Charles River buys Brains On-Line to extend CNS research reach


Brain Research Boost

Charles River buys Brains On-Line to extend CNS research reach

Charles River Laboratories International, Inc. has purchased Brains On-Line, a leading contract research organization (CRO) offering critical data that advances novel therapeutics for the treatment of central nervous system (CNS) diseases. Realizing the potential of drug development for central nervous system diseases, especially neurodegenerative disorders, Charles River is paying $21 million for Brains On-Line, a small-cap CRO with operations in San Francisco, the Netherlands and Germany that has preclinical contract research services in CNS and in vivo efficacy and pharmacokinetics testing for analysis of drugs in the brain. In addition to the initial purchase price, the transaction includes potential additional payments of up to $8 million based on future performance.

Brains On-Line is considered the world’s premier provider of microdialysis for CNS research. Its testing protocols provide critical data required to advance potential CNS therapies through the development process.

According to James C. Foster, chairman, president and chief executive officer, “The addition of Brains On-Line strategically expands Charles River’s existing CNS capabilities and establishes Charles River as the premier single-source provider for a broad portfolio of discovery CNS services. In addition to enhancing our ability to support clients’ early-stage drug research in this critical therapeutic area, Brains On-Line expands our geographic footprint. This increases the opportunity for clients to work side-by-side with Charles River’s scientists, both in Europe and in the South San Francisco research hub.”

He added, ”For the biggest drug companies, it’s a constant process of focusing beyond therapeutic areas where they can distinguish themselves, and maybe getting rid of therapeutic areas where they can’t, vis-à-vis the competition … And, some of that’s going to have to do with whittling back their R&D infrastructures and organizations … To some extent, it’s accelerating the outsourcing trend.”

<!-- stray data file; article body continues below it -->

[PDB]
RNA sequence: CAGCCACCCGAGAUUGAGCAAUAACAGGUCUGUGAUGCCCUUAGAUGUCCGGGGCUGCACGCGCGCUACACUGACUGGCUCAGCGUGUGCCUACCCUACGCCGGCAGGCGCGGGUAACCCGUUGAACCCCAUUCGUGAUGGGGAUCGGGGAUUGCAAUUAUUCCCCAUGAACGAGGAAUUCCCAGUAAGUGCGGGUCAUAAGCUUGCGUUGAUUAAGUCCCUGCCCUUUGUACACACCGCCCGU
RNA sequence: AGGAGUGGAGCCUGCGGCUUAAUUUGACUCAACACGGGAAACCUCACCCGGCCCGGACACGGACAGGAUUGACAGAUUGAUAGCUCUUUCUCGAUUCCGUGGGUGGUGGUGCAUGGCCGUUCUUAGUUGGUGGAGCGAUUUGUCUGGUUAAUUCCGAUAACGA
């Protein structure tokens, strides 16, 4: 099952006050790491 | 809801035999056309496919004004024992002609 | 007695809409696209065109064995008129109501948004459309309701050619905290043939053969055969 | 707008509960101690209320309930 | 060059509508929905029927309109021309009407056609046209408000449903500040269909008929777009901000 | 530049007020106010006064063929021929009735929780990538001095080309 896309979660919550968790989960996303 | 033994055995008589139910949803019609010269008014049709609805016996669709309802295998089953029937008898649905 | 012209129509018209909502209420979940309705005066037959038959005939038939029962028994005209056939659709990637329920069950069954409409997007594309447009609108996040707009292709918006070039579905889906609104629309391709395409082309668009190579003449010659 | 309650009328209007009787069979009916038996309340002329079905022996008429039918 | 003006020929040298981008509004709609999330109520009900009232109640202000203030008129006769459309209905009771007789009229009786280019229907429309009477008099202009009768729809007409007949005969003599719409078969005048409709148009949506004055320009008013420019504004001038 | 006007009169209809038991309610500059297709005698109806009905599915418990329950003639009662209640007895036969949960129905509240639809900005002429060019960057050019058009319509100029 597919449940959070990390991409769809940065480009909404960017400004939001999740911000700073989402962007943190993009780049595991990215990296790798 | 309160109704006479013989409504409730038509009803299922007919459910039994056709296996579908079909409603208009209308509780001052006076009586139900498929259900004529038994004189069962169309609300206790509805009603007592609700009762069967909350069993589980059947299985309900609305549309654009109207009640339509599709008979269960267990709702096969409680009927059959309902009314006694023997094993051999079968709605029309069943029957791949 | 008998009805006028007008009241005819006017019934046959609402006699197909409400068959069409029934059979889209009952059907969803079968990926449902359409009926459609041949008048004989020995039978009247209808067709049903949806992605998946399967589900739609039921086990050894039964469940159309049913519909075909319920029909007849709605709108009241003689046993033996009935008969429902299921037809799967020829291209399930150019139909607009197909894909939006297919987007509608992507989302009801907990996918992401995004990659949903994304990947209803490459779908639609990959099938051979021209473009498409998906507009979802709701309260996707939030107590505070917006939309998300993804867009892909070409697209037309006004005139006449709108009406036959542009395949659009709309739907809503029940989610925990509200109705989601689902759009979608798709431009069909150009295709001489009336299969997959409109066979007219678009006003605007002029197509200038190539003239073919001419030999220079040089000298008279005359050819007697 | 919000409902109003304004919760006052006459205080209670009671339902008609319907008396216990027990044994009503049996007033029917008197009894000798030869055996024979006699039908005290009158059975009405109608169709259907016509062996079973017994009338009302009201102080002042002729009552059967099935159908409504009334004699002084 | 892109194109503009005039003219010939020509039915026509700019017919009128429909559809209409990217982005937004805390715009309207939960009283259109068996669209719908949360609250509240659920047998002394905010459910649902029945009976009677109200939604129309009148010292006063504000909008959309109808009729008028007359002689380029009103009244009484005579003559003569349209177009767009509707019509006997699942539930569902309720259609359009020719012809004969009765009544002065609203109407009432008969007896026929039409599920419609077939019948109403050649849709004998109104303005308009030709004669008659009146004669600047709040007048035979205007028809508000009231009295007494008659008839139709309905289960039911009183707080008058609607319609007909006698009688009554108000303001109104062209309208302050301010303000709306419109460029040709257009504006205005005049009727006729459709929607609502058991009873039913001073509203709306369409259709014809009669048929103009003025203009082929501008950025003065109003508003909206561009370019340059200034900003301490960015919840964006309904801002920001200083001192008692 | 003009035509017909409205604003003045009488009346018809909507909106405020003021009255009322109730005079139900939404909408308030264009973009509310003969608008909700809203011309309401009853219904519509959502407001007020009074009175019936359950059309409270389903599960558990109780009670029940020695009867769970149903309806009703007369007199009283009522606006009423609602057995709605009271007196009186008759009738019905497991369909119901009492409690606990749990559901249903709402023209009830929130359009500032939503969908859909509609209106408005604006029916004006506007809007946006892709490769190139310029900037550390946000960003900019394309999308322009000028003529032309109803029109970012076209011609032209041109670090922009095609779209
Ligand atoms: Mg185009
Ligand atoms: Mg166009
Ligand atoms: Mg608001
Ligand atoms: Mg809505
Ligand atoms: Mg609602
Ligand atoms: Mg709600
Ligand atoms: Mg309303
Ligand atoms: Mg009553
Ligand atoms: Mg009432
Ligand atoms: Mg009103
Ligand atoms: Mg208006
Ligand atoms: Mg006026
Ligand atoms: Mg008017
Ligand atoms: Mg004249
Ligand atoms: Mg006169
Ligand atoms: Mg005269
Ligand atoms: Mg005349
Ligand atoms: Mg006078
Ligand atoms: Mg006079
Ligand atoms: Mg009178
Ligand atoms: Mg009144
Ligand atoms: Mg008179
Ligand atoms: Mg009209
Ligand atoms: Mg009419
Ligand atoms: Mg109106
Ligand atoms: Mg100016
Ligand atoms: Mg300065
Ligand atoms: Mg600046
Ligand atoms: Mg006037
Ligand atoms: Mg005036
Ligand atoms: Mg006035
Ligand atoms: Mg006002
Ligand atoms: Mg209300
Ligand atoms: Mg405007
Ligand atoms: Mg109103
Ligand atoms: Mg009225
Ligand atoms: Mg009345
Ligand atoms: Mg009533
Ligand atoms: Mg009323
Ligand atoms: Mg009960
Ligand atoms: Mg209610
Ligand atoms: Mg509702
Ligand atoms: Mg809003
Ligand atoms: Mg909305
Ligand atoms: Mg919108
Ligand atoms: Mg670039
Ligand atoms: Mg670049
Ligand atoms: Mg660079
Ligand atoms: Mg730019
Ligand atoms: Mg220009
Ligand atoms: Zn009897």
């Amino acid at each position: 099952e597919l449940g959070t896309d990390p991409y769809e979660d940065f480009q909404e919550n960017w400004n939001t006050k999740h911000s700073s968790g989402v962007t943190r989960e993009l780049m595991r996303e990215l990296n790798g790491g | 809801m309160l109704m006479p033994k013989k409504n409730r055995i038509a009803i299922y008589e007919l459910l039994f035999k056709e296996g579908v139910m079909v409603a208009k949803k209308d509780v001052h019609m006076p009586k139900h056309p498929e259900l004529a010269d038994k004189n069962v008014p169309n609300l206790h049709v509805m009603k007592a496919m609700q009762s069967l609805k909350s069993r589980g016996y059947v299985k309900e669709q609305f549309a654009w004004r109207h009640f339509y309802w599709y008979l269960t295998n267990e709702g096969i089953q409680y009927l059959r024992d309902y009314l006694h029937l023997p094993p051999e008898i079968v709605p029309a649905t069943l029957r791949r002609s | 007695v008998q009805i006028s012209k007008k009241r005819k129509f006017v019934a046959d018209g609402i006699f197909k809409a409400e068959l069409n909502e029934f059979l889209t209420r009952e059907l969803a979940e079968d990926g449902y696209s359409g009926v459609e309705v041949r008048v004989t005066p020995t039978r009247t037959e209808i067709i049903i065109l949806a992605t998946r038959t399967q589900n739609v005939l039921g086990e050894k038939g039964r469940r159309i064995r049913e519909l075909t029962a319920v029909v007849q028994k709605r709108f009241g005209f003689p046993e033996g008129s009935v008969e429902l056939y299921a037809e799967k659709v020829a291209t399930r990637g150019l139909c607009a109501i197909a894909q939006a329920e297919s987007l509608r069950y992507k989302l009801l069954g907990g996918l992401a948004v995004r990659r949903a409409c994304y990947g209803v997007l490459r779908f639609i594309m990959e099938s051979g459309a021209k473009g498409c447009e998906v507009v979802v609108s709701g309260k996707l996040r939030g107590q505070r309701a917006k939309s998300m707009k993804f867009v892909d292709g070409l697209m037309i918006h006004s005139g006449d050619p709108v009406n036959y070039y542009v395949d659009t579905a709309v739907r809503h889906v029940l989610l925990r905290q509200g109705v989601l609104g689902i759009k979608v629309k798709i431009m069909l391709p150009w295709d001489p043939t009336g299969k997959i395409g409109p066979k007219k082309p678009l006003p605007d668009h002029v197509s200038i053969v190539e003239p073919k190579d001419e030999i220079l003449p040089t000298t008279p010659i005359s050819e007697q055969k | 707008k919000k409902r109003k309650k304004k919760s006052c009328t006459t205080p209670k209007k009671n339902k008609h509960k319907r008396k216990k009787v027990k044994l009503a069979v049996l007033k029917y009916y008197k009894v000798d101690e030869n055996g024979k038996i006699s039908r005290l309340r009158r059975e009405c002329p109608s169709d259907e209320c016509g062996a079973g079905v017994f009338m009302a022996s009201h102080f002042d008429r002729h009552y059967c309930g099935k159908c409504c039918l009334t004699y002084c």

Foster believes that as more companies stop doing early tests internally, Charles River, which specializes in early-stage drug research, could garner more business. However, CNS has had its concerns recently.

According to an article by Angus Liu in Fierce Biotech (August 9, 2017), drugs for multiple sclerosis and other CNS disorders have had their rough times. While Roche’s Ocrevus was successful, MS expert Biogen discontinued development of the phase 3-to-be amiselimod and decided to advance opicinumab on the back of a phase 2 failure in 2016. While Celgene’s ozanimod met its primary endpoint in a pivotal trial, it failed to achieve a secondary disability endpoint.

Liu continued, “Research into neurodegenerative diseases like Alzheimer’s and Parkinson’s is also notoriously filled with disappointments. Not to mention the fact that GlaxoSmithKline is shutting its global neuroscience R&D hub in Shanghai in just a few months, cutting several programs amid a major shakeup championed by new CEO Emma Walmsley.”

During the second quarter of 2017, Charles River had revenue from continuing operations of $469.1 million. The company acquired Agilux Laboratories, WIL Research and Blue Stream Laboratories, which added 3.9 percent to an overall 8.1% revenue growth for that time period, while the sale of its CDMO business to Quotient Clinical in February allocated a 1 percent setback for the reported growth.


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